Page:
“This is why you fail.”

OK, so I’ve been back for a week and really busy. I mean REALLY busy, hammering away at some big assignments and trying to get caught up and forget that just 8 days ago, I was here:

Calgon, take me away...

I really don’t have time to blog, but then I stumbled on something of dazzling stupidity – a singularity of offensive pseudo-scientific blather on CNN.com, and I just have to stop what I’m doing. I almost don’t want to link to it, but it’s by Matt Bowman, an attorney with the evangelical legal organization Alliance Defense Fund (co-launched by the estimable Dr. James Dobson!), and co-counsel for the plaintiffs in the ongoing debacle regarding Dickey-Wicker prohibition of embryonic stem cell research, entitled: “Embryonic stem cells: Outmoded science”

Well, say! Surely we can look forward to some top-notch scientific analysis with a not-at-all hyperbolic (or ludicrous) title like that! But please, Mr. Bowman – proceed.

As you install your $79 Blu-ray player, what if Uncle Sam was paying millions to develop Betamax videotapes? This kind of government waste is what embryonic stem cell researchers are demanding even when science itself, according to scientists such as former NIH Director Bernadine Healy, has made embryonic stem cell research obsolete.

Wow, that’s a pretty quick funeral for a field that’s only about 10 years old. But I guess we should thank Bowman for saving us the trouble of pouring so much money into the Betamax of cell biology. Although Healy is also noted for her role as Poster Child for Mainstream Respectability among the anti-vaccine crowd, and may therefore not be an ideal representative of champions of the scientific method. But these are mere quibbles! Tell us, just what makes these cells such a waste of time?

Adult stem cells have grown new corneas and tracheas, restoring sight and speech. Adult stem cells placed into children have repaired damage from fatal genetic skin diseases… Meanwhile, embryonic stem cell researchers have produced no treatments at all. Their own technology dates back to the Stone Age in today’s pace of science, whereas this year’s prestigious Balzan Prize for biology recently went to iPSC pioneer Shinya Yamanaka.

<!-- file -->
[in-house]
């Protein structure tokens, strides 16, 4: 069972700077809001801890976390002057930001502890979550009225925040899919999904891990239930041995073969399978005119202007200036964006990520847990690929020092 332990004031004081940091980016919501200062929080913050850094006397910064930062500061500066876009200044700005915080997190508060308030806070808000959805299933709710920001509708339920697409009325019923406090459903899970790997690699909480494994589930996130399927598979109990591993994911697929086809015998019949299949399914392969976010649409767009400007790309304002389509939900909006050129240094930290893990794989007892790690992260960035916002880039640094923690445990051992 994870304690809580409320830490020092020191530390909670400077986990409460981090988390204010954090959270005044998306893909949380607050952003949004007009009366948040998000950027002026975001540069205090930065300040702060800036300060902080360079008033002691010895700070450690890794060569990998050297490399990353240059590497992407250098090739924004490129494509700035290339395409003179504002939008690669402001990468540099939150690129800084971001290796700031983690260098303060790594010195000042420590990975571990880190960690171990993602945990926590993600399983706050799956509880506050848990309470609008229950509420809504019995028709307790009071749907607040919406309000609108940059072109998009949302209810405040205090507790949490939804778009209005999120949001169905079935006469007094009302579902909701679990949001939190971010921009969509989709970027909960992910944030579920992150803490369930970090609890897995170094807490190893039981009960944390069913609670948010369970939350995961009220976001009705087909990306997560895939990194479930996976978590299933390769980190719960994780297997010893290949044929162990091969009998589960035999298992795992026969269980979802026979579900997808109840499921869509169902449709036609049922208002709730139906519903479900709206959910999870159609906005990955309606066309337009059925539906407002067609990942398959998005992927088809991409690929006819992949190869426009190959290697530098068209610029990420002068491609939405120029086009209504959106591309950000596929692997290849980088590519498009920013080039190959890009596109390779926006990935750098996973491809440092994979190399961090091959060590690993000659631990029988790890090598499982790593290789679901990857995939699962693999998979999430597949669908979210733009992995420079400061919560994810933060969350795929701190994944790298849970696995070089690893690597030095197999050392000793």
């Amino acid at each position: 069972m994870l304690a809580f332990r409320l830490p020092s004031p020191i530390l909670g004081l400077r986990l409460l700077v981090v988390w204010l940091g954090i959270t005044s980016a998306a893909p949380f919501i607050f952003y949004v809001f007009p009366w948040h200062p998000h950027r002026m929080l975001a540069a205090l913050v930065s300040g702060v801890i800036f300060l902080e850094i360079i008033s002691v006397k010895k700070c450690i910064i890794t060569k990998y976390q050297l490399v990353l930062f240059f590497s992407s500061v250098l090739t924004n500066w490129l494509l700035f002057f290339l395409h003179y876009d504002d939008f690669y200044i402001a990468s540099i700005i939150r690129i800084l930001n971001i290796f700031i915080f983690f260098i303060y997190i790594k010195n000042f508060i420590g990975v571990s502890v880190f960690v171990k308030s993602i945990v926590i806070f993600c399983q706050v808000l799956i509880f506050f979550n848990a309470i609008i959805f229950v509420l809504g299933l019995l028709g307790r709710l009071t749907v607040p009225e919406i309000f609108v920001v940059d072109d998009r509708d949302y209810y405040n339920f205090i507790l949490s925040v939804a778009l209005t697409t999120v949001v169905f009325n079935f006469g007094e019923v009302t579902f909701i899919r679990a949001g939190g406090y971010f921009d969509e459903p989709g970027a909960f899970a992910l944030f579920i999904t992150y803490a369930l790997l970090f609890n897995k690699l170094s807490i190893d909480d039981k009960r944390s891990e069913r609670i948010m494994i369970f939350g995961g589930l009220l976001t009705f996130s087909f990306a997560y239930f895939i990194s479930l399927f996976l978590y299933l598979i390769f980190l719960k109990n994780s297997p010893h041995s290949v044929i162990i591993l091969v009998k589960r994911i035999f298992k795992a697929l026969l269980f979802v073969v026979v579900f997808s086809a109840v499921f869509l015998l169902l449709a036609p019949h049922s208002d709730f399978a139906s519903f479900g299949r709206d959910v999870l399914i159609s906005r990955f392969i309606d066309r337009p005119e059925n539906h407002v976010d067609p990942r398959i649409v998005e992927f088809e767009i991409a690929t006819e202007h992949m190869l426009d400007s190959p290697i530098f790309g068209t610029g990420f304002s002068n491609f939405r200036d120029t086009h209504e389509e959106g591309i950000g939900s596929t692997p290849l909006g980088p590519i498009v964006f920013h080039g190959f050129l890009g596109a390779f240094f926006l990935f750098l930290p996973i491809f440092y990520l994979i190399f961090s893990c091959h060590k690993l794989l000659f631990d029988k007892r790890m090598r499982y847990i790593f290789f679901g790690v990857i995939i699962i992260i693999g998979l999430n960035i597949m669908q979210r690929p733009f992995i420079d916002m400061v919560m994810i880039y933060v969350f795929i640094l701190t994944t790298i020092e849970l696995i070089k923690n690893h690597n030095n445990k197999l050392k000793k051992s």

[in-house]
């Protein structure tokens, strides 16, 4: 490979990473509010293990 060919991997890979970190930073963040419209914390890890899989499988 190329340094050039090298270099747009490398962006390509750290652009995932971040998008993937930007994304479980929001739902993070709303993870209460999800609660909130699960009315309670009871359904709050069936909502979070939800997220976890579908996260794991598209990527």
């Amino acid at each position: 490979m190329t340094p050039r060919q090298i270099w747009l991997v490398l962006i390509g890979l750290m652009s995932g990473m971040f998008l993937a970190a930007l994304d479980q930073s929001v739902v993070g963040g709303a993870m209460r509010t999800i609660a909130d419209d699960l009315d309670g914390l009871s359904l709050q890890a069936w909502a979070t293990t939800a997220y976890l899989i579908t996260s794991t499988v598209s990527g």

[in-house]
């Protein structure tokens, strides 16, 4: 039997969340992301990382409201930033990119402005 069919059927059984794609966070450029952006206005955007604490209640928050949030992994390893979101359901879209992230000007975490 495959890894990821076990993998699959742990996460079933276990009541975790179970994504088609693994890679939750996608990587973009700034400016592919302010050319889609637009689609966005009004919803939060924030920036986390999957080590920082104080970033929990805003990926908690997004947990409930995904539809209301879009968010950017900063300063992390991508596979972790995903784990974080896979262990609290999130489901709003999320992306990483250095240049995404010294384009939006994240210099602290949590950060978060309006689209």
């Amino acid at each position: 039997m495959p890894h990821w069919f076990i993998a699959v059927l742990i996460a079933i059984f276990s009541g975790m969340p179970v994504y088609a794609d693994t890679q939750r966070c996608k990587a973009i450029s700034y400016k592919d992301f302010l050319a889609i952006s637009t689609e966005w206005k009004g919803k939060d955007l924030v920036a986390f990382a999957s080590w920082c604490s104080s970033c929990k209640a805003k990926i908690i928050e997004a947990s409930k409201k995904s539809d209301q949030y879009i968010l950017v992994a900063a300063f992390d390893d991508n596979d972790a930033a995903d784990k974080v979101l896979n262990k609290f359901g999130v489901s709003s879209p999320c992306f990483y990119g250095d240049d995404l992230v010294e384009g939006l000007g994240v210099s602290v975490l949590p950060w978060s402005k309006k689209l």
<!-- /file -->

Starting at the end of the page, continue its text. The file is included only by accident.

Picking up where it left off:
OK – we’ve got a lot going on here, so let’s just go slow. First of all, I think it’s safe to say that virtually nobody in stem cell research would want to pull the plug on adult stem cell work in favor of ESC-only research; to suggest that this is seriously an either/or argument is a truly lame straw-man.

Second, yes, ESCs have given us no cures yet – most likely because the field is brand spanking new. Oh, and by the way, maybe the fact that researchers have been laboring under ridiculous and Byzantine legal restrictions and often forced to make use of sub-standard cell lines in order to receive federal funding may have slowed the gears of progress somewhat? Want to talk Stone Age science? Let’s talk about the politicians who kept it there.

Third of all – ESC research is not just about pumping people full of cells for transplant purposes. It’s about understanding the process of human development. It’s about finding new ways to test drug candidates, recapitulate the function of complex organs and understand biological processes in an experimental setting. It’s about all sorts of things that are much harder to do with adult stem cells, which have already been at least partially committed to a developmental course – and many scientifically interesting tissues and cell types can’t be derived from known adult stem cells.

And finally, yes, iPSCs rock. I sure love ’em. But they rock BECAUSE THEY’RE SIMILAR TO ESCS. You can’t have it both ways – by your argument, if ESCs are useless compared to adult stem cells, then so are iPSCs. iPSCs are primarily valuable to the extent that they can replicate at least a portion of the awesomeness that is potentially achievable with ESCs. And by the way, it’s still very much an open question whether they are sufficiently identical to be safe or useful as surrogates; to be sure of that, we need to keep doing comparative studies with – yep, you guessed it – ESCs.

For some, “virtually identical” is just not enough.

Damn straight, sparky – “almost” only counts in horseshoes and hand grenades, and not in cell therapy. And let’s leave that analysis to the scientists rather than the lawyers, shall we?

Sweet jeebus, I really wish they would just be honest and play the religion card straight out. This whole ‘friend to science’ act is really appalling, especially when it’s so poorly executed and ill-informed.

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